Figure 1. Summary of Hematoxylin-and-eosin–stained sections showing the progression of type 1 and type 2 granuloma and the kinetic assessment of cytokine and cellular components.
Innate and Acquired Immunity in Granuloma Development
The typical granuloma contains mostly macrophages and DCs, surrounded by T lymphocytes, while myeloid DCs also have been found in the granulomas of tuberculosis patients and mouse tuberculin models (Ulrichs and Kaufmann, 2006; Ito et al., 2007; Silva Miranda et al., 2012). Of these cells, macrophages are the dominant cell type found in granulomas (Pieters, 2008), and these can be of two varieties: classically activated (M1) macrophages and alternatively activated (M2) macrophages, each of which have characteristic gene-expression profiles defined by markers linked to the stimulation conditions used to generate the subtype (Gordon and Taylor, 2005; Mantovani et al., 2007). Bacterial infection drives TLR engagement and IFN-γ expression skewing toward the M1 macrophage phenotype (pro-inflammatory and initiamicrobicidal), while Schistosoma mansoni infection drives IL-4 and IL-13 skewing toward the M2 macrophage phenotype (immunosuppressant and tissue repairers) (Herbert et al., 2004; Mosser and Edwards, 2008). In the granuloma, the presence of both types of macrophages may be required to maintain a balance between the pro- and anti-inflammatory response (Pieters, 2008). Although in comparison to macrophages, there are fewer numbers of DCs surrounding granulomas, the DCs play a critical role in antigen presentation, and produce large amounts of MHC-II and co-stimulatory molecules, initiating the linkage between innate and acquired immunity, which leads to T cell differentiation and activation (Wolf et al., 2007). T lymphocytes account for 15–50% of the leukocytes in mouse granulomas. About 60–70% of the T cells present are CD4+, 15–30% are CD8+ T cells, and there are also about 2%γδ T cells (Tsai et al., 2006; Silva Miranda et al., 2012). Of note, for example, the essential role of CD4+ T cells in the control of mycobacterial infection has been highlighted by many studies in knockout mice, and also in HIV patients (Ladel et al., 1995; Ito et al., 2007, 2009a; Geldmacher et al., 2012; Silva Miranda et al., 2012).
TLRs for Innate Immunity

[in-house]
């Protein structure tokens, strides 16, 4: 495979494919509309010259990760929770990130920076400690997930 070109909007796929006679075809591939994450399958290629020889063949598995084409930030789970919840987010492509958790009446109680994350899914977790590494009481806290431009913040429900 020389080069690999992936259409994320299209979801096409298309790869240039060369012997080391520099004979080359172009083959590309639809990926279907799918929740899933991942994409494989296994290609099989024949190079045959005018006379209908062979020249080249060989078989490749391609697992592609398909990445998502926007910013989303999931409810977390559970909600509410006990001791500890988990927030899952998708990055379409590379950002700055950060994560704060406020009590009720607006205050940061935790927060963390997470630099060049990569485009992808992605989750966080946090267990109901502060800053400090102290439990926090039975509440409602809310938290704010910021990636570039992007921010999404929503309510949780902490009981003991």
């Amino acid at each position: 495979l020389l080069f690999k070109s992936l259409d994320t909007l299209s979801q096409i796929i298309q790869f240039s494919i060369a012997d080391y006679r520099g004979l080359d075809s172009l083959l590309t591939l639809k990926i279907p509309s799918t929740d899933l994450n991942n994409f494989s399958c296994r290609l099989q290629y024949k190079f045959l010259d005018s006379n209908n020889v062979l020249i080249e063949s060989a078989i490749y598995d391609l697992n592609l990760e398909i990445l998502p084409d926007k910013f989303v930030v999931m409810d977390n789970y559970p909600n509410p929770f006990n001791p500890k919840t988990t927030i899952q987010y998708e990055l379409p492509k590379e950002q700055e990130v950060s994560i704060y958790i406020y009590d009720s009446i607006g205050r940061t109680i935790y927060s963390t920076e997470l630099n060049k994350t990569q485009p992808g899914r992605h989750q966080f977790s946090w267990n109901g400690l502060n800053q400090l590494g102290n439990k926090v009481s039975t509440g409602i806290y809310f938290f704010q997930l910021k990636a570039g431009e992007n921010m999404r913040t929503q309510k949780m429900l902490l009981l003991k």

Innate immunity is the first line of host defense directed against invading pathogens and is designed to maintain host integrity (Si-Tahar et al., 2009). Innate immunity is activated immediately upon infection, is not antigen-specific, has no memory requirement, and requires large numbers of cells for pathogen recognition (Kabelitz and Medzhitov, 2007). Only if the invading pathogen is able to escape or overwhelm the innate response is acquired immunity activated. In some of these latter cases the host pro-inflammatory immune response becomes excessive, leading to pathological inflammation (Si-Tahar et al., 2009). Recent data suggest that the innate immune response initiated by the PAMP activation of specific TLRs can contribute mechanistically to maintaining the intensity and chronicity of the lung pathology associated with the developing granuloma (Ito et al., 2007, 2009b; Raymond et al., 2007). TLRs are named after their similarity to Toll, an essential receptor of the innate immune system against fungal infection, first discovered in Drosophila (Lemaitre et al., 1996). In recent years the family of mammalian TLRs expressed on APCs, namely DCs and macrophages, has been found to be key PRRs with central roles in the induction of the innate immune response. The principal functions of macrophages and DCs are phagocytosis and the elimination of microorganisms (Takeda and Akira, 2005). These cells also possess secondary functions including the production of cytokines, chemokines and chemotactic lipids, which direct certain circulating cells to migrate to the site of infection and participate in the elimination of pathogens. DCs also play an important role in communicating with and presenting antigens to lymphocytes, thus linking the innate and adaptive immune responses.